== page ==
Time to get baking, Brooklyn.
Thanksgiving is just around the corner, which means you can’t throw a turkey leg in the borough without hitting an opportunity to stuff your pie-hole — with pie! And according to the organizer of one such event, the tasty pastries are easier to make than people think.
“Pie is one of the things that blows people away when they realize how simple it is,” said Lili Dagan, education manager at Brooklyn Kitchen, a Williamsburg cooking store that is hosting a pie-making class on Nov. 18. “Basically all you need is your filling and water, flour, and butter.”
The class will empower attendees to make their holiday pies from scratch this year, offering step-by-step instruction from the crust to the filling, and the tools to blow their grandma’s family recipe out of the water, said Dagan.
Dagan was reticent to reveal the specific secrets that pie scholars will pick up at the class, but she was willing impart what she said is the key to a good pie: quality ingredients.
“When you’re making something with so few ingredients, you really want to get the best ingredients you can,” she said.
For those who want the secret to a good pie as well as some great factoids to throw at their know-it-all cousin come Thanksgiving, the mad scientists behind booze-fueled food lecture series Masters of Social Gastronomy may be just the thing. The Masters will hold a lecture on Nov. 19 at Littlefield in Gowanus that will explore the ins and outs of apple pies, as well as the long history of America’s greatest invention, the pumpkin pie.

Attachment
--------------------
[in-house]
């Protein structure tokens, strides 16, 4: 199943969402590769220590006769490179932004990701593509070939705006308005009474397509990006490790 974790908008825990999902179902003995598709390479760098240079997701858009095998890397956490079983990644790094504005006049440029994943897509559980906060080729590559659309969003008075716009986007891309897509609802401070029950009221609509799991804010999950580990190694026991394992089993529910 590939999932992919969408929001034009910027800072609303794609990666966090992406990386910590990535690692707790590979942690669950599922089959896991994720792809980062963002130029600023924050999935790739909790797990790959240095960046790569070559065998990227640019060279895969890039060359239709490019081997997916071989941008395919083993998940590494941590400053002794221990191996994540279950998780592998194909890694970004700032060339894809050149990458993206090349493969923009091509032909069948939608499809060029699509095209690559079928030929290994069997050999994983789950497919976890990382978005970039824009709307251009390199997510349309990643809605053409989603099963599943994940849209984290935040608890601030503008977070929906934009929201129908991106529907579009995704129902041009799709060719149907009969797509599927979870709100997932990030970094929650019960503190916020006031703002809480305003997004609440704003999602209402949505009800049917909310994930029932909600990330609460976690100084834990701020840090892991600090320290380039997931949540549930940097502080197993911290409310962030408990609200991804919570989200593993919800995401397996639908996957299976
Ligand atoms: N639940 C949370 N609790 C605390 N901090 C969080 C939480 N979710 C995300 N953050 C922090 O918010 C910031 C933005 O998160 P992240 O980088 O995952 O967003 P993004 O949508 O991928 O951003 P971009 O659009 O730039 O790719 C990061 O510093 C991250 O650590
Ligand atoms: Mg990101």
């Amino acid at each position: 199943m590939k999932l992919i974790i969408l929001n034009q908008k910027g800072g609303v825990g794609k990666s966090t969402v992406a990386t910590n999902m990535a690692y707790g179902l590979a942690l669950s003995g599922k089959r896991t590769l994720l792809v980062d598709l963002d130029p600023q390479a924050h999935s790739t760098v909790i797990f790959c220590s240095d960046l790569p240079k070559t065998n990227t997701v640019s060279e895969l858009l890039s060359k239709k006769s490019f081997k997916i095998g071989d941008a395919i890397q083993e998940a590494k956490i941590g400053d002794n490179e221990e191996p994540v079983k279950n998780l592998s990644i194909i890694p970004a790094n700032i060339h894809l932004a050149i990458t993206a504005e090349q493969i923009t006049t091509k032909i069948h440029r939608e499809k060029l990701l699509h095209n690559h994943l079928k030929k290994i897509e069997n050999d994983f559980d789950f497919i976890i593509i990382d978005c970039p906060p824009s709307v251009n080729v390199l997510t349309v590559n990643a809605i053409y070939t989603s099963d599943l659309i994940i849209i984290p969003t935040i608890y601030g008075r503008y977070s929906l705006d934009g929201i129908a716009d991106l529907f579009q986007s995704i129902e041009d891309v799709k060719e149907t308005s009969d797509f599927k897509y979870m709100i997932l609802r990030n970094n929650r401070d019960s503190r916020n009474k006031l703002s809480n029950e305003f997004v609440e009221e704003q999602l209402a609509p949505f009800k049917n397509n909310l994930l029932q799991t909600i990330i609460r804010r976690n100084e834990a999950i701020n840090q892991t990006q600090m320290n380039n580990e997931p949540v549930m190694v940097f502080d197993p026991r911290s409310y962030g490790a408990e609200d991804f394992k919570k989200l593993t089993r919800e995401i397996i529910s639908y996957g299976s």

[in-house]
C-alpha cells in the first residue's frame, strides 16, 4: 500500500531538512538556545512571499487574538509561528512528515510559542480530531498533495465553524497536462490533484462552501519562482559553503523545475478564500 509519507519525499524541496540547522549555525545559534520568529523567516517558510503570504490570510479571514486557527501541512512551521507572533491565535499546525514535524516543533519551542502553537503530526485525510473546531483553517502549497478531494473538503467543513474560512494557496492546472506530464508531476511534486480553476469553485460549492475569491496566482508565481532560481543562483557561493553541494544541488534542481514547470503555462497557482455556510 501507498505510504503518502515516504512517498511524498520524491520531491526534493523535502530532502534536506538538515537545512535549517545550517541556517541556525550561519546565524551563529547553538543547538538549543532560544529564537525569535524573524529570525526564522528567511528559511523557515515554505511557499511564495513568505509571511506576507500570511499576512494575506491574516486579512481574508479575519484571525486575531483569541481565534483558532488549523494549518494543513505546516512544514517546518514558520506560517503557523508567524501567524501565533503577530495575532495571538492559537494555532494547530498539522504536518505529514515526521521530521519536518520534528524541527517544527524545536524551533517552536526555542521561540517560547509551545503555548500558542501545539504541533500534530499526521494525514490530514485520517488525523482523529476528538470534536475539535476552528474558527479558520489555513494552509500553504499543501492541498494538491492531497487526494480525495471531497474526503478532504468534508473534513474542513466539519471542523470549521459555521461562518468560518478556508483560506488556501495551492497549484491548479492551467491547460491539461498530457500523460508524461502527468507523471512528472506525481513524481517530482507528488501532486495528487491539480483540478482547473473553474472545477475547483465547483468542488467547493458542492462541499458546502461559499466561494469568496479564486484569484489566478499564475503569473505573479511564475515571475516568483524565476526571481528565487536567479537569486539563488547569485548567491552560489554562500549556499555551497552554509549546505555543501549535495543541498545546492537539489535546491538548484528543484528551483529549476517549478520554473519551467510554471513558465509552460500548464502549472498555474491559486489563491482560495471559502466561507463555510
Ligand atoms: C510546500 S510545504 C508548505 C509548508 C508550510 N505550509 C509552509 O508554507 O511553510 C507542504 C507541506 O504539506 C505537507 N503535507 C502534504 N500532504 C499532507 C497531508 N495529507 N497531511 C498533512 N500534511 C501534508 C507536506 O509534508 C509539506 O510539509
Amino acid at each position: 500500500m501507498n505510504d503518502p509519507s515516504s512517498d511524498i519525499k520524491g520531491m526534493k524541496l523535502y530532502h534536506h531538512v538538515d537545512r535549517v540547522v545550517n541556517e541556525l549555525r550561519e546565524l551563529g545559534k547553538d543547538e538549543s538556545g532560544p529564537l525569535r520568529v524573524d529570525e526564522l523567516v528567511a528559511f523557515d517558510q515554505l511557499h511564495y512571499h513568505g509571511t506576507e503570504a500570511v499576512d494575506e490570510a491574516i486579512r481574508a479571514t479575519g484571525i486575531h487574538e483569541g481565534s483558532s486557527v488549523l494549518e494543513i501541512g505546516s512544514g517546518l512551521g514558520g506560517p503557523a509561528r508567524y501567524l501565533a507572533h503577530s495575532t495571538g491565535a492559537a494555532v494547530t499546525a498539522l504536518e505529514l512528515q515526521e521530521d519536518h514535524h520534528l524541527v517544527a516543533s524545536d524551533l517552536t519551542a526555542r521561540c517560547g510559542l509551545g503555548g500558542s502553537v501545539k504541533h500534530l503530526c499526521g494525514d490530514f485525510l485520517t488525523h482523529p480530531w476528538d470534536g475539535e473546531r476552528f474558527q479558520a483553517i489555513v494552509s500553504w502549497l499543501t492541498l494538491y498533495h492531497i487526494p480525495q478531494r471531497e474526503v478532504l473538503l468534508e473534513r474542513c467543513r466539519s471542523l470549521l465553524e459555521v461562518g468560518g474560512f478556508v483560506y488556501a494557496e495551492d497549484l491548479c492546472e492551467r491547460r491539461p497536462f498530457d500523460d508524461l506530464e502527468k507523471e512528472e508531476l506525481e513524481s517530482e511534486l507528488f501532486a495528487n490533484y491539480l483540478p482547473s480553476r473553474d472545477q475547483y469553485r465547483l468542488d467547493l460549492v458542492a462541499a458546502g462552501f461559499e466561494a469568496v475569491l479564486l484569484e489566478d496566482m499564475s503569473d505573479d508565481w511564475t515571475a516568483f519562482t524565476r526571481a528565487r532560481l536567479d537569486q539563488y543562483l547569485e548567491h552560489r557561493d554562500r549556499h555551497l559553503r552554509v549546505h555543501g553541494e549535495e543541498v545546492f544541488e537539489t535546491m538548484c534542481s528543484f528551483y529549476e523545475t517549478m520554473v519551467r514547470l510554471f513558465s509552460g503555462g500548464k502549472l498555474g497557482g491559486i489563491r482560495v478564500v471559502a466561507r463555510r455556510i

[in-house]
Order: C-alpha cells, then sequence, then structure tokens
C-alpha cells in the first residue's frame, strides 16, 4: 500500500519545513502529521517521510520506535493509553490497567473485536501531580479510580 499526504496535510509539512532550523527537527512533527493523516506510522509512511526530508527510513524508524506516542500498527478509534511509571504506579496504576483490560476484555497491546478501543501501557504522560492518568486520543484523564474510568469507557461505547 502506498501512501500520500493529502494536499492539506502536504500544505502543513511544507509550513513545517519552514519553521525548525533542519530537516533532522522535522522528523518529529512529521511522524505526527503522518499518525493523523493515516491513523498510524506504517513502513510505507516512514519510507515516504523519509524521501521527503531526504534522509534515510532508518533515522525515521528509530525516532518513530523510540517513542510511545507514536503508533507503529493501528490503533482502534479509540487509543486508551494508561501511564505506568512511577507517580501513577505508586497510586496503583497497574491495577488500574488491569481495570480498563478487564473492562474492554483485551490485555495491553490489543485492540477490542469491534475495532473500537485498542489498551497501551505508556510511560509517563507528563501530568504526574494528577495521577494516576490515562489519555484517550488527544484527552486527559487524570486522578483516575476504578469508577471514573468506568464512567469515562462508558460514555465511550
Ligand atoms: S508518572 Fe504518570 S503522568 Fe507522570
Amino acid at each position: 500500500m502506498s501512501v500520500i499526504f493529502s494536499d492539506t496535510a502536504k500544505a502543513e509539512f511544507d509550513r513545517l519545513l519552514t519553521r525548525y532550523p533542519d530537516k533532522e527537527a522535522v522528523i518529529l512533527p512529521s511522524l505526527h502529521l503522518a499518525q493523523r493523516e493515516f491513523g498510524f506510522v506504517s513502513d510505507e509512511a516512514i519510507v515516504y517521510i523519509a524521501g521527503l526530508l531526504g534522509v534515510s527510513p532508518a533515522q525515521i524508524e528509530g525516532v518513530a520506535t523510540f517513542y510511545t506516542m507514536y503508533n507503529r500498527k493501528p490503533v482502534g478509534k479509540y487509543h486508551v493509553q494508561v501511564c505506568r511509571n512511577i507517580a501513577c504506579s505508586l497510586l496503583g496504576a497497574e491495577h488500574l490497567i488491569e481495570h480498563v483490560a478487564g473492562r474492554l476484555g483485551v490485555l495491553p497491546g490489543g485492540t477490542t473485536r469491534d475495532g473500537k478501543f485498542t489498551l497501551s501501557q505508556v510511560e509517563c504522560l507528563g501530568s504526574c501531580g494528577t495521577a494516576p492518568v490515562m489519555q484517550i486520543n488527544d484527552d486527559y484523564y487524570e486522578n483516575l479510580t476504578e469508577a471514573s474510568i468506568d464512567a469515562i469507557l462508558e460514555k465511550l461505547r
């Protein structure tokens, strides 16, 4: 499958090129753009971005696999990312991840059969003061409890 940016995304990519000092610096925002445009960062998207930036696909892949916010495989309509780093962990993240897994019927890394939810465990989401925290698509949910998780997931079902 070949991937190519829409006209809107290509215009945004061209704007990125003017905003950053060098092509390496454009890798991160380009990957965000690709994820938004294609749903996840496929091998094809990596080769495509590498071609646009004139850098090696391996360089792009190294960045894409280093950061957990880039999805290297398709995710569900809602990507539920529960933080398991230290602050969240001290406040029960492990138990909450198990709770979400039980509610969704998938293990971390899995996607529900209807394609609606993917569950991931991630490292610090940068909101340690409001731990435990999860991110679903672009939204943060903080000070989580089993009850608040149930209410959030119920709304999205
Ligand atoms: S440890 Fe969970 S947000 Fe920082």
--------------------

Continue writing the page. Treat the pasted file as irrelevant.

“Pumpkin pie is very American, and has deep roots to the country’s culinary history,” said Sarah Lohman, a “historic gastronomist” and co-founder of Masters of Social Gastronomy.
The free talk will also give the historically and culinarily curious a chance to sample a pie recipe from pre-Revolutionary War days, as well as a scientific comparison of the many kinds of apples that can be used to fill a pie.
Lohman agreed with Dagan on the ease of baking a pie, but said anyone intimidated by the prospect of making a crust from scratch is off the hook.
“When in doubt, pie crust from the freezer section is pretty good,” Lohman said. “You can even make a good pie with a bad crust. It’s all about the filling.”
Masters of Social Gastronomy presents “All-American Pies” at Littlefield [622 Degraw St. between Fourth and Third avenues in Gowanus, (877) 435–9849, www.omgms
Hands-on Pie: Pumpkin Fillings class at the Brooklyn Kitchen [100 Frost St. between Manhattan and Meeker avenues in Williamsburg, (718) 389–2982, www.thebr